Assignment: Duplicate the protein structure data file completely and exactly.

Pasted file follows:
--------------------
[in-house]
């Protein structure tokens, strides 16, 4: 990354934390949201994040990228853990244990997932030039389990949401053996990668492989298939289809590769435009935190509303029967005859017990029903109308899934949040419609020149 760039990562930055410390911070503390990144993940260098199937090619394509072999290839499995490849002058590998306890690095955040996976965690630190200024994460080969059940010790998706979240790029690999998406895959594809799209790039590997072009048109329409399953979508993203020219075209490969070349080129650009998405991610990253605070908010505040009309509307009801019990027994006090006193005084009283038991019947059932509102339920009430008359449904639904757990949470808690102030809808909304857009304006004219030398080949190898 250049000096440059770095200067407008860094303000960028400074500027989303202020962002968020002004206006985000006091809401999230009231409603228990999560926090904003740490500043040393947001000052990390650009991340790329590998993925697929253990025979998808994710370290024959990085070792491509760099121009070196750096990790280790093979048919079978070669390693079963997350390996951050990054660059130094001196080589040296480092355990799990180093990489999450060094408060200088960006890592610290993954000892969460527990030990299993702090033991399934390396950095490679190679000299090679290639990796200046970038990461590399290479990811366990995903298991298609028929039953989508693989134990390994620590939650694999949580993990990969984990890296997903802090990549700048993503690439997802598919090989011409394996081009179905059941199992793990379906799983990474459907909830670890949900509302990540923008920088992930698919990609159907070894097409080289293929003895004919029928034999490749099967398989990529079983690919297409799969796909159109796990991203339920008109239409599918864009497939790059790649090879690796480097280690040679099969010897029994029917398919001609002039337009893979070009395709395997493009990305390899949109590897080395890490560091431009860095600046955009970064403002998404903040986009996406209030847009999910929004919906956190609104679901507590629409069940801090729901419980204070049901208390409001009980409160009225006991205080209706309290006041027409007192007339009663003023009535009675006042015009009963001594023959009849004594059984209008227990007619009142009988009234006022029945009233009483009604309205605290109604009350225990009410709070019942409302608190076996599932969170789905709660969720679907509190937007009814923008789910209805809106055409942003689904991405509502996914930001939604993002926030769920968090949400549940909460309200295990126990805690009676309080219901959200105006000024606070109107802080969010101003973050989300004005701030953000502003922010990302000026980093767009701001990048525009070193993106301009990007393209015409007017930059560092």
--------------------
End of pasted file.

[in-house]
């Protein structure tokens, strides 16, 4: 990354934390949201994040990228853990244990997932030039389990949401053996990668492989298939289809590769435009935190509303029967005859017990029903109308899934949040419609020149 760039990562930055410390911070503390990144993940260098199937090619394509072999290839499995490849002058590998306890690095955040996976965690630190200024994460080969059940010790998706979240790029690999998406895959594809799209790039590997072009048109329409399953979508993203020219075209490969070349080129650009998405991610990253605070908010505040009309509307009801019990027994006090006193005084009283038991019947059932509102339920009430008359449904639904757990949470808690102030809808909304857009304006004219030398080949190898 250049000096440059770095200067407008860094303000960028400074500027989303202020962002968020002004206006985000006091809401999230009231409603228990999560926090904003740490500043040393947001000052990390650009991340790329590998993925697929253990025979998808994710370290024959990085070792491509760099121009070196750096990790280790093979048919079978070669390693079963997350390996951050990054660059130094001196080589040296480092355990799990180093990489999450060094408060200088960006890592610290993954000892969460527990030990299993702090033991399934390396950095490679190679000299090679290639990796200046970038990461590399290479990811366990995903298991298609028929039953989508693989134990390994620590939650694999949580993990990969984990890296997903802090990549700048993503690439997802598919090989011409394996081009179905059941199992793990379906799983990474459907909830670890949900509302990540923008920088992930698919990609159907070894097409080289293929003895004919029928034999490749099967398989990529079983690919297409799969796909159109796990991203339920008109239409599918864009497939790059790649090879690796480097280690040679099969010897029994029917398919001609002039337009893979070009395709395997493009990305390899949109590897080395890490560091431009860095600046955009970064403002998404903040986009996406209030847009999910929004919906956190609104679901507590629409069940801090729901419980204070049901208390409001009980409160009225006991205080209706309290006041027409007192007339009663003023009535009675006042015009009963001594023959009849004594059984209008227990007619009142009988009234006022029945009233009483009604309205605290109604009350225990009410709070019942409302608190076996599932969170789905709660969720679907509190937007009814923008789910209805809106055409942003689904991405509502996914930001939604993002926030769920968090949400549940909460309200295990126990805690009676309080219901959200105006000024606070109107802080969010101003973050989300004005701030953000502003922010990302000026980093767009701001990048525009070193993106301009990007393209015409007017930059560092």